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  1. #1
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    Sparklines: Conditional formatting?

    Is it possible to colour the sparklines based on a value in another column (e.g. C - When positive: Green, Negative: Red, Otherwise: Neutral blue)?

    Sparklines.png

  2. #2
    WS Lounge VIP rory's Avatar
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    Not directly but you can fake it with some additional tables and sparklines and the camera tool. See attached.
    Attached Files Attached Files
    Regards,
    Rory

    Microsoft MVP - Excel

  3. #3
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    Hi rvWoody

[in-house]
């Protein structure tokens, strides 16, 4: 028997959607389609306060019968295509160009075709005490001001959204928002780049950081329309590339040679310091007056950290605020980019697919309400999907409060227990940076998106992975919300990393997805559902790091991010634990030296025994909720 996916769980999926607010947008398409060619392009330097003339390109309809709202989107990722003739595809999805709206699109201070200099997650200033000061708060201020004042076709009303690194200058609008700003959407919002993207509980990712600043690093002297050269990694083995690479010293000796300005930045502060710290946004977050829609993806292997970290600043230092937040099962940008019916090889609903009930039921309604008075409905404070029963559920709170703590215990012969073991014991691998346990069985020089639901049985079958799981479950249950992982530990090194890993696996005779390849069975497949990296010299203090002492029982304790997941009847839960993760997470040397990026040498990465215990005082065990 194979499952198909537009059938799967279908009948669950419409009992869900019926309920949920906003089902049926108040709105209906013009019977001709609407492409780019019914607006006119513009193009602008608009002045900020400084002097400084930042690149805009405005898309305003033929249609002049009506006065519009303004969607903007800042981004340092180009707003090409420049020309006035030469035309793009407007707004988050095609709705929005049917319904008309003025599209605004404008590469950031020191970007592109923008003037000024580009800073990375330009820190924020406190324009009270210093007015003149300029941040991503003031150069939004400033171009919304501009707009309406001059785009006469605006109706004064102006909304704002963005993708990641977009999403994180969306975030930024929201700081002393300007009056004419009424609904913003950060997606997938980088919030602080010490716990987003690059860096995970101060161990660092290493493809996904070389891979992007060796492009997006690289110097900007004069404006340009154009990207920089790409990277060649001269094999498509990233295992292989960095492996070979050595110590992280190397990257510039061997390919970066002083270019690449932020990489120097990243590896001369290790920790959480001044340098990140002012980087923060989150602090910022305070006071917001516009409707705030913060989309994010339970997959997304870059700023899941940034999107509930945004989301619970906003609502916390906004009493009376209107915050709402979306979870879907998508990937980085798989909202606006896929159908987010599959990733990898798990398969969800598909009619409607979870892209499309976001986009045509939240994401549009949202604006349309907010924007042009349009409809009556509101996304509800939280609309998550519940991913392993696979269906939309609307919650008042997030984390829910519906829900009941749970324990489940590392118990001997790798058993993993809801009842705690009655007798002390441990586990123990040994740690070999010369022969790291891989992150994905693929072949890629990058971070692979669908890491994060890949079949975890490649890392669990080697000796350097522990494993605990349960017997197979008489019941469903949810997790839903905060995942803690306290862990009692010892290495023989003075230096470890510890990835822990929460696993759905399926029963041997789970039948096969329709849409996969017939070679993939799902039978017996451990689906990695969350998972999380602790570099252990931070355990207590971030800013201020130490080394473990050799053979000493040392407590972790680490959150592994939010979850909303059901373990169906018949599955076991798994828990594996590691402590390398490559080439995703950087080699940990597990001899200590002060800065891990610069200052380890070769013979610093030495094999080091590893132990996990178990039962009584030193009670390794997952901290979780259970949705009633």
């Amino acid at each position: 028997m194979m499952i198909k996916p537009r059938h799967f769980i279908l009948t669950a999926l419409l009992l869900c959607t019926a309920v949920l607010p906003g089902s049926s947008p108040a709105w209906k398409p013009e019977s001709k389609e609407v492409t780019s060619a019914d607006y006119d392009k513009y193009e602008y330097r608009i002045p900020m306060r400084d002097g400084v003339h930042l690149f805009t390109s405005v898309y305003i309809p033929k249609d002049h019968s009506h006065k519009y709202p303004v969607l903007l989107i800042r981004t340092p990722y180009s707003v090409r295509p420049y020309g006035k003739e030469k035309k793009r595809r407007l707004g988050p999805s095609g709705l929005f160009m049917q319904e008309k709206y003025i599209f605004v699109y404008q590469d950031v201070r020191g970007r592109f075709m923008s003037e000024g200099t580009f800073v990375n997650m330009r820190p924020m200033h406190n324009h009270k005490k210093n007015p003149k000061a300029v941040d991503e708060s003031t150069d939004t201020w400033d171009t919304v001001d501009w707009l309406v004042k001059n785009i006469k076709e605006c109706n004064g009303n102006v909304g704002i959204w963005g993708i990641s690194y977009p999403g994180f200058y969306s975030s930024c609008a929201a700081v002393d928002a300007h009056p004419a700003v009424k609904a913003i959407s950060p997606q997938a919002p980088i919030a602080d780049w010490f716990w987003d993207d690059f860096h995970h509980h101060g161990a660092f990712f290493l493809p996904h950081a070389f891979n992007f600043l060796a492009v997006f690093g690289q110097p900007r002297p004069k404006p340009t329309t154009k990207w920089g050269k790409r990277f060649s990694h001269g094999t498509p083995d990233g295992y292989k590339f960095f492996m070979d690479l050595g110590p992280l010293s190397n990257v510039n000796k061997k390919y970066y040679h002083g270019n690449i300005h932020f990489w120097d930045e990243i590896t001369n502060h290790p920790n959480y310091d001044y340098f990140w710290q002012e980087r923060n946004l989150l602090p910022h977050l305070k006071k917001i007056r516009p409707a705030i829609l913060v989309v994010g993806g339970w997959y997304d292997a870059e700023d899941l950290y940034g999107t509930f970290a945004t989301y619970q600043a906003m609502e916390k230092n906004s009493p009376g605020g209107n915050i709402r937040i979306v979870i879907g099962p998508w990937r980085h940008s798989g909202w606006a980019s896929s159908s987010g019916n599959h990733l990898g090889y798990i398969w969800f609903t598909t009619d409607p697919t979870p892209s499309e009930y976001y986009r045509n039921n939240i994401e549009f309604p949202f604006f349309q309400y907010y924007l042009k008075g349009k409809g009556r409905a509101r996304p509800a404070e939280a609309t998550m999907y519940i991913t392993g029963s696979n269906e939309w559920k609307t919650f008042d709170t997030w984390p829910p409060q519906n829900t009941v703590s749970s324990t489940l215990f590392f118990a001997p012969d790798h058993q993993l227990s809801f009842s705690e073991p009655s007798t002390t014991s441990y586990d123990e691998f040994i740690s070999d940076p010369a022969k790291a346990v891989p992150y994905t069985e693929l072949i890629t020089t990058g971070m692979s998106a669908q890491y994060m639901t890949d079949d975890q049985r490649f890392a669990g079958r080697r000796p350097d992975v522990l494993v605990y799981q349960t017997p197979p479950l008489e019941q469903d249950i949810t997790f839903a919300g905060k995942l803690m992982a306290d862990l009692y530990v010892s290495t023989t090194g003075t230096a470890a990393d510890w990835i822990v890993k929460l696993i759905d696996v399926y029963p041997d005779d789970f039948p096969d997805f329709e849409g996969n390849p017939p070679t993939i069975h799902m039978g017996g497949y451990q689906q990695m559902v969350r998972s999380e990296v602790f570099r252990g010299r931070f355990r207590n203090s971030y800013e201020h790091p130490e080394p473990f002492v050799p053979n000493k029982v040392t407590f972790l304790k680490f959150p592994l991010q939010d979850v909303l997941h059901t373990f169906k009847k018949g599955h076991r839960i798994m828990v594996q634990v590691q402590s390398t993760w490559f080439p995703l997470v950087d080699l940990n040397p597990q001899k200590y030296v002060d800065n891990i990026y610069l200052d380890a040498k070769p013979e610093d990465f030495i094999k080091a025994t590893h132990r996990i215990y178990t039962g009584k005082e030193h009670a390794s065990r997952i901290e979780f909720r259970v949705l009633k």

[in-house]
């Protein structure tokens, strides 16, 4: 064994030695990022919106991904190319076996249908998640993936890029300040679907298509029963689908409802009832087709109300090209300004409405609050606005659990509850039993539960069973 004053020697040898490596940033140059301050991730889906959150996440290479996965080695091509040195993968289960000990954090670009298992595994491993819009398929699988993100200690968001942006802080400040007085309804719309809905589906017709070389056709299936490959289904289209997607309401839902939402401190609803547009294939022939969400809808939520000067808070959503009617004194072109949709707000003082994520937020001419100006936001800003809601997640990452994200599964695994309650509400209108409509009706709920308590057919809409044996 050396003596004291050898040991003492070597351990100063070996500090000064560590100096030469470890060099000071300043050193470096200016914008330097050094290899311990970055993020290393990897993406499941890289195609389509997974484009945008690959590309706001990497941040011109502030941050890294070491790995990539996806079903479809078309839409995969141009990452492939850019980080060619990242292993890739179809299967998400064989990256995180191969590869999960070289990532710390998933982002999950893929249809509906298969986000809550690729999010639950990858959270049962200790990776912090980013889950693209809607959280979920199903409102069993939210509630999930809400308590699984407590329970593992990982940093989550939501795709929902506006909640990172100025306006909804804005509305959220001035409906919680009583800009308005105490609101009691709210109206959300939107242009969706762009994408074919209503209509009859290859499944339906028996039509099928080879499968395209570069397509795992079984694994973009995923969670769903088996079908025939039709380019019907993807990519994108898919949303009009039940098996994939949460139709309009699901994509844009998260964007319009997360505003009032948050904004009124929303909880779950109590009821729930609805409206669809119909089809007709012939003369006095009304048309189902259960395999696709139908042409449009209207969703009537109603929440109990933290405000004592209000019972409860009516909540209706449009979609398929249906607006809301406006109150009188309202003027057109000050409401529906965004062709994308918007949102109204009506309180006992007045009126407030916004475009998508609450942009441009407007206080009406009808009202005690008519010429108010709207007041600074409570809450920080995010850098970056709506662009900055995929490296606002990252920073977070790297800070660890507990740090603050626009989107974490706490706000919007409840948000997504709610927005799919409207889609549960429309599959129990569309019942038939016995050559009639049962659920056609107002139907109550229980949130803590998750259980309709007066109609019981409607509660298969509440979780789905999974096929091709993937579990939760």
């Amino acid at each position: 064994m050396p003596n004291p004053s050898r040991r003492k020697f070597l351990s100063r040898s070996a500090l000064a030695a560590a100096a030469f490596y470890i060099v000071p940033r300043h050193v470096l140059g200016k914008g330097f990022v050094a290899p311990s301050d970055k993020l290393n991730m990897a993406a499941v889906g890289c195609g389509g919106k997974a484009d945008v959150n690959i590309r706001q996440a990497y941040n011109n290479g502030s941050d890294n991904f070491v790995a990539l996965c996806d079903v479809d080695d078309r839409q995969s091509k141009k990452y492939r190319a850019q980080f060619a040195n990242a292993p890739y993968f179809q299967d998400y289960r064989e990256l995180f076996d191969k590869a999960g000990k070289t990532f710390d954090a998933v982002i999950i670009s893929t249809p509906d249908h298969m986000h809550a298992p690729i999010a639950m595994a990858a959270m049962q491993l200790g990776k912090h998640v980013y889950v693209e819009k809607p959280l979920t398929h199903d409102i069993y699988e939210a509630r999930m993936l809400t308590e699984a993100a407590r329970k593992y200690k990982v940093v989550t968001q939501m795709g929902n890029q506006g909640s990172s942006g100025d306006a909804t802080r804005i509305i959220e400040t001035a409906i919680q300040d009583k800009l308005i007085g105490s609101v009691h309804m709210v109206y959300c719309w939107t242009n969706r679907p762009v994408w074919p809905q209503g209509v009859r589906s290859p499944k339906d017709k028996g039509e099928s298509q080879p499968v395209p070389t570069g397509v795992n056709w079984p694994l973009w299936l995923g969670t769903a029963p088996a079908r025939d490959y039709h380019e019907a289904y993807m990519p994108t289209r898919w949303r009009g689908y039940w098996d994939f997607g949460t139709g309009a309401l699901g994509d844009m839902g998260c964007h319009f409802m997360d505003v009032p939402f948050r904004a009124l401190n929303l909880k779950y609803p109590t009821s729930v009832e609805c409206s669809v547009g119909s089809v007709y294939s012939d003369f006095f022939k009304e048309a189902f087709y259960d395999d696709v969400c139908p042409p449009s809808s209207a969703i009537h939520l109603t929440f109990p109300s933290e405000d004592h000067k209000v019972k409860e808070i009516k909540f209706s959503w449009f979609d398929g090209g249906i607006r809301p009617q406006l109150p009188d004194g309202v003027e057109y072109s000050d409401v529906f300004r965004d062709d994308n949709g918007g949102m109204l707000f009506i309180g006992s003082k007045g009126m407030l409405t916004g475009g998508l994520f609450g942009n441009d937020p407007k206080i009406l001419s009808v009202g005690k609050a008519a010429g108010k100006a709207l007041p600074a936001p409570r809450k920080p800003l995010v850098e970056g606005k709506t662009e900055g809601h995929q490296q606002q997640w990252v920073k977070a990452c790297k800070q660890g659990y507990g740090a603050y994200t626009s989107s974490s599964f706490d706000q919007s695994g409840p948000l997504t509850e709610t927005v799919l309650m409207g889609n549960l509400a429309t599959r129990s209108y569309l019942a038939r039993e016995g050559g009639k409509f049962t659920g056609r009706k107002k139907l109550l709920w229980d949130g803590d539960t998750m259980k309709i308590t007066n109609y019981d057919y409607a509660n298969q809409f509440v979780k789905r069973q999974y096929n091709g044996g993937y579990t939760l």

..another way would be to detect a changed value in your range [C2:C3], and then have the corresponding sparkline colour set.
    You would need to use the sheet event code:
    Code:
    Private Sub Worksheet_Change(ByVal Target As Range)
    
    If Not Intersect(Target, [c2:c4]) Is Nothing Then
    setSparkColour
    End If
    
    End Sub
    ..together with code like this (in a general Module):
    Code:
    Sub setSparkColour()
    
    For Each cell In [B2:B4]
    Select Case cell.Offset(0, 1)
    Case Is > 0
    cell.SparklineGroups.Item(1).SeriesColor.Color = vbGreen
    Case Is < 0
    cell.SparklineGroups.Item(1).SeriesColor.Color = vbRed
    Case Else
    cell.SparklineGroups.Item(1).SeriesColor.Color = vbBlue
    End Select
    Next
    
    End Sub
    see attached example

    zeddy
    Attached Files Attached Files

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    rvWoody (2015-05-16)

  5. #4